Open Positioner: my new project for tracking IT and security jobs

The idea of my new project is to retrieve the data from job-searching websites and provide better filtering, searching and visualization.

I think for the most people who read this, searching for a job in Internet is a pretty common activity. Even if you are not going to change job right now, it might be quite interesting to know what skills are currently the most valuable for your specialization and what is going on on the Global labor market.

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Vulnerability Life Cycle and Vulnerability Disclosures

Vulnerability Life Cycle diagram shows possible states of the vulnerability. In a previous post I suggested to treat vulnerabilities as bugs. Every known vulnerability, as same as every bug, was implemented by some software developer at some moment of time and was fixed at some moment of time later. What happens between this two events?

Vulnerability life-cycle

Right after the vulnerability was implemented in the code by some developer (creation) nobody knows about it. Well, of course, if it was done unintentionally. By the way, making backdoors look like an ordinary vulnerabilities it’s a smart way to do such things. 😉 But let’s say it WAS done unintentionally.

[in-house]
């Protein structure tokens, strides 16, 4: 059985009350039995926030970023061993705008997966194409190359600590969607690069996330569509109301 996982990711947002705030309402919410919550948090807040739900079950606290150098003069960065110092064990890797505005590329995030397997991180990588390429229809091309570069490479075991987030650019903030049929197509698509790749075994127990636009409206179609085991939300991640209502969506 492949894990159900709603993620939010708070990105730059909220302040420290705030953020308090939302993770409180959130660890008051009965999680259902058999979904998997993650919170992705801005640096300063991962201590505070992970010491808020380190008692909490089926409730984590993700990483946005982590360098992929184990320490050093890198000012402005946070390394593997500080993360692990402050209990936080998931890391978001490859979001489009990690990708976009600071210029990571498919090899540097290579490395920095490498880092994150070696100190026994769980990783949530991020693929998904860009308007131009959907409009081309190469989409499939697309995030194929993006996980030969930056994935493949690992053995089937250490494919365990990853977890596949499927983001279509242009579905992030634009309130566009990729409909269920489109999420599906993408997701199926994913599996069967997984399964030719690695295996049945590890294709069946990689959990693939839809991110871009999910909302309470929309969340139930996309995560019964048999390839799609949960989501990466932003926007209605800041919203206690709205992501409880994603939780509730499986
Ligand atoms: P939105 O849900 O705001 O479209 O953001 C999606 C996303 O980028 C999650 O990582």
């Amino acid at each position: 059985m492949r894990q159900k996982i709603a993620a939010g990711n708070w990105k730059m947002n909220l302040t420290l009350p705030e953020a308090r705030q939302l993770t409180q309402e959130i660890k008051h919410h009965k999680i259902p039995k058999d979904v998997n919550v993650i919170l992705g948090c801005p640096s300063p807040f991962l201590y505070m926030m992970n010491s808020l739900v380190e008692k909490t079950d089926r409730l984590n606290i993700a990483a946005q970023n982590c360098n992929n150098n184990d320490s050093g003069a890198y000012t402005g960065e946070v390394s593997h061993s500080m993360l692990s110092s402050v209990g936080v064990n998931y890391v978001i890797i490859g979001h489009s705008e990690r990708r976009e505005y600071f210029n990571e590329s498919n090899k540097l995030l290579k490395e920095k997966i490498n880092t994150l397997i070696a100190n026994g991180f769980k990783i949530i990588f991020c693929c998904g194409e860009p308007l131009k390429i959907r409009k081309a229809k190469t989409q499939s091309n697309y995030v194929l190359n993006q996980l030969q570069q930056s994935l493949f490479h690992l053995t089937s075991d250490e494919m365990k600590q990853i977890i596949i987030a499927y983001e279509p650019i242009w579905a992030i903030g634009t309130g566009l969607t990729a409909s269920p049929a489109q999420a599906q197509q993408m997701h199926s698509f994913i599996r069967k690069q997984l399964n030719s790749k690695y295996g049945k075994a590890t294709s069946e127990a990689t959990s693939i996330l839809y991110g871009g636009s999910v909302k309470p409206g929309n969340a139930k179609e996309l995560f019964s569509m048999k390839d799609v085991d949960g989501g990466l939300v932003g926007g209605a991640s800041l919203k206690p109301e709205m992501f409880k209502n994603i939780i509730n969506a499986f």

Time passed and some researcher found (discovery) this vulnerability and described it somehow. What’s next? It depends on who was that researcher.

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What is a vulnerability and what is not?

It looks like a pretty simple question. I used it to started my MIPT lecture. But actually the answer is not so obvious. There are lots of formal definitions of a vulnerability. For example in NIST Glossary there are 17 different definitions. The most popular one (used in 13 documents) is:

Vulnerability is a weakness in an information system, system security procedures, internal controls, or implementation that could be exploited or triggered by a threat source
NISTIR 7435 The Common Vulnerability Scoring System (CVSS) and Its Applicability to Federal Agency Systems

But I prefer this one, it’s from the glossary as well:

Vulnerability is a bug, flaw, weakness, or exposure of an application, system, device, or service that could lead to a failure of confidentiality, integrity, or availability.

I think the best way to talk about vulnerabilities is to treat them as bugs and errors. Because people deal with such entities more often in a form of software freezes and BSODs. 😉

You probably heard a joke, that a bug can be presented as a feature if it is well-documented and the software developers don’t want to fix it.